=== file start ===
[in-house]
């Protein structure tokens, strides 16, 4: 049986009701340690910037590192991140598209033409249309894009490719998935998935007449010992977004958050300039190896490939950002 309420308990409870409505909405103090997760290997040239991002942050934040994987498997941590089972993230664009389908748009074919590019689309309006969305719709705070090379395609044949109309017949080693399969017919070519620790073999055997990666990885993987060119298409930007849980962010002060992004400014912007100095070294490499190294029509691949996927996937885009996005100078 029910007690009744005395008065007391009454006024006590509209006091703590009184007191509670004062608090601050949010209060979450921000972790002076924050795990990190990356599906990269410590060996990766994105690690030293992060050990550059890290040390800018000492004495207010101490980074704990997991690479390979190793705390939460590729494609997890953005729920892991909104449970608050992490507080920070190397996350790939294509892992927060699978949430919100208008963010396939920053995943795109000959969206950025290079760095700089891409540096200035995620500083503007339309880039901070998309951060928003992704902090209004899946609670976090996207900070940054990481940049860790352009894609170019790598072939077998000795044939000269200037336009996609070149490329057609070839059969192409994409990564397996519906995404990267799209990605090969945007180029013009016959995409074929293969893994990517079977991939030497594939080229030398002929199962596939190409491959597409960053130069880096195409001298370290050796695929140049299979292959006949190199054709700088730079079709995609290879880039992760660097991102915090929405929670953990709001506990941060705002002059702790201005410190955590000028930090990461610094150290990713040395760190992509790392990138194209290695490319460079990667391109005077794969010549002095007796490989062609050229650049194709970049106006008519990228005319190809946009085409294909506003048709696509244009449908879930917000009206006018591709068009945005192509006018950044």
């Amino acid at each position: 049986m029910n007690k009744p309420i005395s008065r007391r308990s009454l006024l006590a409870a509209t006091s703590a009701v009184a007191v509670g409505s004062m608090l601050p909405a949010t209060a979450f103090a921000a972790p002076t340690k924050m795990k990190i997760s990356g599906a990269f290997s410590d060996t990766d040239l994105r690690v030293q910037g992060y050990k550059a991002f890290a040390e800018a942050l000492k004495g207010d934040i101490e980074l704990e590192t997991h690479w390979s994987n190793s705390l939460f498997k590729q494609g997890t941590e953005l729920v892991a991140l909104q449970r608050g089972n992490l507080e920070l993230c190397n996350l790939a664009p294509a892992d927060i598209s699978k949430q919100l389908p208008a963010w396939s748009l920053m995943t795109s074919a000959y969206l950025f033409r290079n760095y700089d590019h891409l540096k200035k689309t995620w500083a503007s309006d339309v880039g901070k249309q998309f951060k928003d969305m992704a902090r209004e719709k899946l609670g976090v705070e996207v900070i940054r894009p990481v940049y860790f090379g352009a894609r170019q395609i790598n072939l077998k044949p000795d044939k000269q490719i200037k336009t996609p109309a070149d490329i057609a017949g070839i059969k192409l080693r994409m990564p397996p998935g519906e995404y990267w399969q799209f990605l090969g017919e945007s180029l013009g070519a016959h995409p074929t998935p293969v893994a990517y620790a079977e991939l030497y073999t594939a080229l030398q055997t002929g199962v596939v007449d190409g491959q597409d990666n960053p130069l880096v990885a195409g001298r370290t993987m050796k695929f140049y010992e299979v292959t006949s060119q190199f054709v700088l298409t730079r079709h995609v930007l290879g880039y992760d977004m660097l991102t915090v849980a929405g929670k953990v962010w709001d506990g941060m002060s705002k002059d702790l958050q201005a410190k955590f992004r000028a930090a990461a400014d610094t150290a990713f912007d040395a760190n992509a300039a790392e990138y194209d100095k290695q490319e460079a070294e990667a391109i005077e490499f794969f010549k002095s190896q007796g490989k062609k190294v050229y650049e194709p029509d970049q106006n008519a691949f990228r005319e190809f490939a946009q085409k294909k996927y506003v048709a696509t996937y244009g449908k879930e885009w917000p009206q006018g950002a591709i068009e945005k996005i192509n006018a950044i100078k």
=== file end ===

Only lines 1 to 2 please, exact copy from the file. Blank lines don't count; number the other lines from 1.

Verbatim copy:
[in-house]
């Protein structure tokens, strides 16, 4: 049986009701340690910037590192991140598209033409249309894009490719998935998935007449010992977004958050300039190896490939950002 309420308990409870409505909405103090997760290997040239991002942050934040994987498997941590089972993230664009389908748009074919590019689309309006969305719709705070090379395609044949109309017949080693399969017919070519620790073999055997990666990885993987060119298409930007849980962010002060992004400014912007100095070294490499190294029509691949996927996937885009996005100078 029910007690009744005395008065007391009454006024006590509209006091703590009184007191509670004062608090601050949010209060979450921000972790002076924050795990990190990356599906990269410590060996990766994105690690030293992060050990550059890290040390800018000492004495207010101490980074704990997991690479390979190793705390939460590729494609997890953005729920892991909104449970608050992490507080920070190397996350790939294509892992927060699978949430919100208008963010396939920053995943795109000959969206950025290079760095700089891409540096200035995620500083503007339309880039901070998309951060928003992704902090209004899946609670976090996207900070940054990481940049860790352009894609170019790598072939077998000795044939000269200037336009996609070149490329057609070839059969192409994409990564397996519906995404990267799209990605090969945007180029013009016959995409074929293969893994990517079977991939030497594939080229030398002929199962596939190409491959597409960053130069880096195409001298370290050796695929140049299979292959006949190199054709700088730079079709995609290879880039992760660097991102915090929405929670953990709001506990941060705002002059702790201005410190955590000028930090990461610094150290990713040395760190992509790392990138194209290695490319460079990667391109005077794969010549002095007796490989062609050229650049194709970049106006008519990228005319190809946009085409294909506003048709696509244009449908879930917000009206006018591709068009945005192509006018950044």